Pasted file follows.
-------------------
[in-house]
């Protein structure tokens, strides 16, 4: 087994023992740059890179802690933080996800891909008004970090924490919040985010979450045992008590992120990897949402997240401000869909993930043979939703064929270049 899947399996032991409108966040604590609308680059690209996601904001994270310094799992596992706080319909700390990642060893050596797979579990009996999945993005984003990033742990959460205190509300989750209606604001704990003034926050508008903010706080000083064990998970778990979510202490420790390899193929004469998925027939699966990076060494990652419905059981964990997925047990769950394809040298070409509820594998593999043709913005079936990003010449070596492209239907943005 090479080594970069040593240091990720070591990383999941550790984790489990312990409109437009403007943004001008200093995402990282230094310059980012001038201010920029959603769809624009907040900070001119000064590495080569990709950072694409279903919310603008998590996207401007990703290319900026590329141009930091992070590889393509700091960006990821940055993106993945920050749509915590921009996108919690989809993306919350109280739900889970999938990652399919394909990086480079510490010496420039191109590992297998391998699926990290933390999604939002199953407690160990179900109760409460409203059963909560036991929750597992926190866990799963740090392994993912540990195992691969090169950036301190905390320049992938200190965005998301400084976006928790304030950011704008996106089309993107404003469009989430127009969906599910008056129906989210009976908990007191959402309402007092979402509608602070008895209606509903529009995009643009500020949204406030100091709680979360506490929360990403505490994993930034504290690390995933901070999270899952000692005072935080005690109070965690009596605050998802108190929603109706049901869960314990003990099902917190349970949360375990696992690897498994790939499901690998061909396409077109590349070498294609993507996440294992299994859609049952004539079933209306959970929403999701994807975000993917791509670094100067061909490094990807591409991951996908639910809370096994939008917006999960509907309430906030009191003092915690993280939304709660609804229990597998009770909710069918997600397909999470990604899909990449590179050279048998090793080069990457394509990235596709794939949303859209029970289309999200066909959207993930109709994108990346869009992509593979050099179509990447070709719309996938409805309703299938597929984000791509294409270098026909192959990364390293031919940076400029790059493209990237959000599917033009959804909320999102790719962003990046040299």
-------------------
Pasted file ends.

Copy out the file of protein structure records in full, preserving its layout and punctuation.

[in-house]
């Protein structure tokens, strides 16, 4: 087994023992740059890179802690933080996800891909008004970090924490919040985010979450045992008590992120990897949402997240401000869909993930043979939703064929270049 899947399996032991409108966040604590609308680059690209996601904001994270310094799992596992706080319909700390990642060893050596797979579990009996999945993005984003990033742990959460205190509300989750209606604001704990003034926050508008903010706080000083064990998970778990979510202490420790390899193929004469998925027939699966990076060494990652419905059981964990997925047990769950394809040298070409509820594998593999043709913005079936990003010449070596492209239907943005 090479080594970069040593240091990720070591990383999941550790984790489990312990409109437009403007943004001008200093995402990282230094310059980012001038201010920029959603769809624009907040900070001119000064590495080569990709950072694409279903919310603008998590996207401007990703290319900026590329141009930091992070590889393509700091960006990821940055993106993945920050749509915590921009996108919690989809993306919350109280739900889970999938990652399919394909990086480079510490010496420039191109590992297998391998699926990290933390999604939002199953407690160990179900109760409460409203059963909560036991929750597992926190866990799963740090392994993912540990195992691969090169950036301190905390320049992938200190965005998301400084976006928790304030950011704008996106089309993107404003469009989430127009969906599910008056129906989210009976908990007191959402309402007092979402509608602070008895209606509903529009995009643009500020949204406030100091709680979360506490929360990403505490994993930034504290690390995933901070999270899952000692005072935080005690109070965690009596605050998802108190929603109706049901869960314990003990099902917190349970949360375990696992690897498994790939499901690998061909396409077109590349070498294609993507996440294992299994859609049952004539079933209306959970929403999701994807975000993917791509670094100067061909490094990807591409991951996908639910809370096994939008917006999960509907309430906030009191003092915690993280939304709660609804229990597998009770909710069918997600397909999470990604899909990449590179050279048998090793080069990457394509990235596709794939949303859209029970289309999200066909959207993930109709994108990346869009992509593979050099179509990447070709719309996938409805309703299938597929984000791509294409270098026909192959990364390293031919940076400029790059493209990237959000599917033009959804909320999102790719962003990046040299």